Life could not exist on Earth with the energy and warmth from the sun; however, strong sunlight results in harm if you stay exposed for too long. The ultraviolet radiation in sunlight presents a danger to human beings and can cause sunburn or more serious problems, such as skin cancer. Knowing when the sun emits its most potent rays can help you avoid overexposure.
The sun produces its strongest light between the hours of 10 a.m. and 4 p.m. Ultraviolet (UV) radiation poses its greatest threat during this time of day. One way to protect yourself is to stay indoors during these hours, if possible. If you need to be outdoors during the day, for example, to get exercise or maintain a garden, you might want to schedule these activities for the early morning or late afternoon.
Season and Location
The time of the year affects the intensity of sunlight. The greatest danger from the sun occurs during summer. For those in the United States, this means the months between May and August pose the biggest challenge in avoiding UV radiation. However, summer occurs at different times of the year in other parts of the world. Travelers should remain aware of the strength of the sunlight to which might they become exposed, depending on their location. Even in winter, exposure to sunlight can present problems. For instance, snow often reflects over 85 percent of the UV radiation it receives.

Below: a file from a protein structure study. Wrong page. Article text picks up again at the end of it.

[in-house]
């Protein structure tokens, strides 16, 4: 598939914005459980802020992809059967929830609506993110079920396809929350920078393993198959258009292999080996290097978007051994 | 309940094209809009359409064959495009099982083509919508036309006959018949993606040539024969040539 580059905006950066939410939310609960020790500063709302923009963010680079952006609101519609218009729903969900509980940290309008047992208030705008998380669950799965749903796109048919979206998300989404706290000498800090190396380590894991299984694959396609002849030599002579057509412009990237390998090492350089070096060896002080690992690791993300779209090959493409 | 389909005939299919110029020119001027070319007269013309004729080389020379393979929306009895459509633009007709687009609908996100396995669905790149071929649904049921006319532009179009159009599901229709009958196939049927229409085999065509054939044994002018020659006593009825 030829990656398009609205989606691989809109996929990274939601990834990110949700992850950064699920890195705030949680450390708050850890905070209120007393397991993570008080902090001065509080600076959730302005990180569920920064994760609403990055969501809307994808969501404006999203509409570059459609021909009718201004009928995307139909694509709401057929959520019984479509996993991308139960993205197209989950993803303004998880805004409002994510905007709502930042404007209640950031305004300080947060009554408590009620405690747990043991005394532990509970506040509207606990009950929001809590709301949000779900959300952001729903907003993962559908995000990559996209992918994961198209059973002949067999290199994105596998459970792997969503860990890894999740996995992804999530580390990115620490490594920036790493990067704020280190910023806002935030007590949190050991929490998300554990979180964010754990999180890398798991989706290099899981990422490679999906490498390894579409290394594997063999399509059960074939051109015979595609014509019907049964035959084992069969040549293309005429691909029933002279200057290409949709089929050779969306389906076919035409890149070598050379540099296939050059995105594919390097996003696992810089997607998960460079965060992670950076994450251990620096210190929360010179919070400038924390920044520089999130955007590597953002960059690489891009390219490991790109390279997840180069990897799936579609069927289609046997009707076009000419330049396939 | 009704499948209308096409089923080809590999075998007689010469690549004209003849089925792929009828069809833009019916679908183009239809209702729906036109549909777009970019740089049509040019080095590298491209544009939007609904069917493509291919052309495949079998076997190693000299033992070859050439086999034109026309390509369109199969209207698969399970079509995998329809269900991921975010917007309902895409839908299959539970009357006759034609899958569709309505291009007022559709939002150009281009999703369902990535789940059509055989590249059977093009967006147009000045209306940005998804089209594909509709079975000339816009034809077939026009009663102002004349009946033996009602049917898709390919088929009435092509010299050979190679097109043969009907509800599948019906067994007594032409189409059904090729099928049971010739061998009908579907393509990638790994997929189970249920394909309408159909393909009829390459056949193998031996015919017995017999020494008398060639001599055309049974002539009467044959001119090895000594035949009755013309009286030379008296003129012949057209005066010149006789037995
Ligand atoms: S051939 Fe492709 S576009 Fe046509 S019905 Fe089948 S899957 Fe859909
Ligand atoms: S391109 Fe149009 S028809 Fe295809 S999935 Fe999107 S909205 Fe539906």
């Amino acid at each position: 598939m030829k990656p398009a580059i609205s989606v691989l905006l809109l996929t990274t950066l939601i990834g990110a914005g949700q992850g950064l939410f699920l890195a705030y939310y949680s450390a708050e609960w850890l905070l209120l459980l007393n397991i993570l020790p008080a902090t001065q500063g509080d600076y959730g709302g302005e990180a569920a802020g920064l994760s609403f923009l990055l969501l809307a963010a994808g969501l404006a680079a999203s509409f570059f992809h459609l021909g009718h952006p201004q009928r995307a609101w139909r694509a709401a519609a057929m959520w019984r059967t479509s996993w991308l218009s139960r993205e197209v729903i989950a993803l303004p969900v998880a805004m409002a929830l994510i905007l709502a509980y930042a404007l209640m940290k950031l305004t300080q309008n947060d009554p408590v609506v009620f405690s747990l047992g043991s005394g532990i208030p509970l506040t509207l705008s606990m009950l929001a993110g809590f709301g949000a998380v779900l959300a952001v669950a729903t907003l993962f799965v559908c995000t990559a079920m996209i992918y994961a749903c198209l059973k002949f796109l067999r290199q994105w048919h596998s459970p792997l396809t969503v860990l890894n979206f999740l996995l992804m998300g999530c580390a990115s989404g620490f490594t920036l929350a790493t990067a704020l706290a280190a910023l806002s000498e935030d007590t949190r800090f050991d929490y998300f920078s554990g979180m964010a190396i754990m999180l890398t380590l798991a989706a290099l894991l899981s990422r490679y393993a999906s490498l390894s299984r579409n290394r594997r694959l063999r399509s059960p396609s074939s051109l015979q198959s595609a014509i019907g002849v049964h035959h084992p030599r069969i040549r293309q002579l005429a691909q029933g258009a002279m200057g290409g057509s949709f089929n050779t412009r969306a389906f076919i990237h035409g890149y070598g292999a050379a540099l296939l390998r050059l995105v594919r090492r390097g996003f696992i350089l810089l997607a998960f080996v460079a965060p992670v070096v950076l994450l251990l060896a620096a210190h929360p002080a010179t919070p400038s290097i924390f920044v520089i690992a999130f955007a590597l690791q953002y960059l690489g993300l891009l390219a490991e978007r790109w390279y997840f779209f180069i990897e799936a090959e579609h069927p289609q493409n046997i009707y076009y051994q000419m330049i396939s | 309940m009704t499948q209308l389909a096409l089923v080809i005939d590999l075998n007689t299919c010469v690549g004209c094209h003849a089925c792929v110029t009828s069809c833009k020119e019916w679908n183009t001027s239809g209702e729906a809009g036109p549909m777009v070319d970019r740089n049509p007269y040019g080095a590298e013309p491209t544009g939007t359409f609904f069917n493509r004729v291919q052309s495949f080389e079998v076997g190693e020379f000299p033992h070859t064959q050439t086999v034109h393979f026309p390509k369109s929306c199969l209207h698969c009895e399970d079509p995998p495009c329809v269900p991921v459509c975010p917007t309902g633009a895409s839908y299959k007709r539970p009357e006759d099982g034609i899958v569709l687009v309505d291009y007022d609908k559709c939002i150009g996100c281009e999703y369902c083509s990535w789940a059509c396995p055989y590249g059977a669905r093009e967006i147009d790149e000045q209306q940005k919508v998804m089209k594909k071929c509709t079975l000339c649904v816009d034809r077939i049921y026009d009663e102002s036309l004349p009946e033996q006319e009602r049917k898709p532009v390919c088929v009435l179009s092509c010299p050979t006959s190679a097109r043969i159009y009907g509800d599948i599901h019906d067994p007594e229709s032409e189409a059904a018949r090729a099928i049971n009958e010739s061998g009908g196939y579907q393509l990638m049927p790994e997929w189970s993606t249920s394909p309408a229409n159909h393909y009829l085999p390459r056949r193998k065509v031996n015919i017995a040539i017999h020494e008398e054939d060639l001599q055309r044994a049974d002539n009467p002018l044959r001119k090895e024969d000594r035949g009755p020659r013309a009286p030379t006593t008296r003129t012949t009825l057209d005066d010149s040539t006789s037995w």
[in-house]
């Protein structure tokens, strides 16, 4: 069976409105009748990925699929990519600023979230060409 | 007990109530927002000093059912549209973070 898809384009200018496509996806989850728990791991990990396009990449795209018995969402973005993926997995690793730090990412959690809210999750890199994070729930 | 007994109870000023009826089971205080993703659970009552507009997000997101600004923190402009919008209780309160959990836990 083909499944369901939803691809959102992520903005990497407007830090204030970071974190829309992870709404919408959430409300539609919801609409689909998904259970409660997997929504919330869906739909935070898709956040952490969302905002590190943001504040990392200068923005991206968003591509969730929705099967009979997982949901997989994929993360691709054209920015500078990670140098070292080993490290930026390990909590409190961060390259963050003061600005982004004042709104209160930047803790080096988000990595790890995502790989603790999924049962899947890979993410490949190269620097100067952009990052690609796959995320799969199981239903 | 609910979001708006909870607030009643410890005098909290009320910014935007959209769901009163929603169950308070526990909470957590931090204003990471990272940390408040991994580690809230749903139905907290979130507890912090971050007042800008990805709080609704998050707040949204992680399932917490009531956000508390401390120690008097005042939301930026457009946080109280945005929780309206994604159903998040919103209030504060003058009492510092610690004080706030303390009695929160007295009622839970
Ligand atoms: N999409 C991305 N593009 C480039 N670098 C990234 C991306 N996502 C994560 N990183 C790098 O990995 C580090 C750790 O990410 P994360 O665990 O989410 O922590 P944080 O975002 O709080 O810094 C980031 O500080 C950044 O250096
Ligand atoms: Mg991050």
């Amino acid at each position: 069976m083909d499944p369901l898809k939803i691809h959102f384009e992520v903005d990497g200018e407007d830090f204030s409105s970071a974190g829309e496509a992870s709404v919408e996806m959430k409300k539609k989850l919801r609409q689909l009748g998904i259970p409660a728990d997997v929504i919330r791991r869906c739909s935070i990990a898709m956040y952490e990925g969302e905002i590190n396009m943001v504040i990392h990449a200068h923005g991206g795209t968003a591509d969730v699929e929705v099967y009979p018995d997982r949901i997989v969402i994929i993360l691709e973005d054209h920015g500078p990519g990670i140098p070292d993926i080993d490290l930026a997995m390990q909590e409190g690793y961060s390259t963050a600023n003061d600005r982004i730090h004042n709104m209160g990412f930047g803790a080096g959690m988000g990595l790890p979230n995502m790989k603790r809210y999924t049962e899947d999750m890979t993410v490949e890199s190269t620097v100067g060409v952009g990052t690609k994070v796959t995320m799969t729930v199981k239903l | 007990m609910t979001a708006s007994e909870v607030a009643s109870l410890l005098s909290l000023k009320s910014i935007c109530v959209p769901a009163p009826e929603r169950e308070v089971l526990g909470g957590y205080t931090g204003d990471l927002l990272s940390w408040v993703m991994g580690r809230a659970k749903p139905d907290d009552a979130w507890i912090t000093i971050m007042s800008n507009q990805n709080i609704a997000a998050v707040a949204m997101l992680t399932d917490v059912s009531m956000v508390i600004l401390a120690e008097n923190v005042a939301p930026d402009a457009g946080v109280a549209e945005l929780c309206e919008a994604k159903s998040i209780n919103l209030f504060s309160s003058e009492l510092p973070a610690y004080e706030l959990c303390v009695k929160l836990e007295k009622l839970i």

The strength of the sun's rays can vary during the day or from one day to the next, depending on whether any clouds form. Clouds typically block some UV radiation, but the type and size of the cloud dictates the amount that gets through. Clouds can affect the time of day that the strongest UV radiation occurs. For example, the peak hours of 10 a.m. to 4 p.m. might have cloud cover that dissipates later in the day.
You want to protect yourself against the potential danger from the sun at all times, not just the sun's peak hours. The U.S. Environmental Protection Agency has developed an index to assist people in assessing the danger from sunlight on any particular day. The index rates the threat from UV radiation on a scale from 2 to 11+, based on cloud cover and other local factors. The EPA advises those going out into the sun to wear protective clothing, apply appropriate sunscreen and seek out shade when possible, to reduce their risk of skin damage.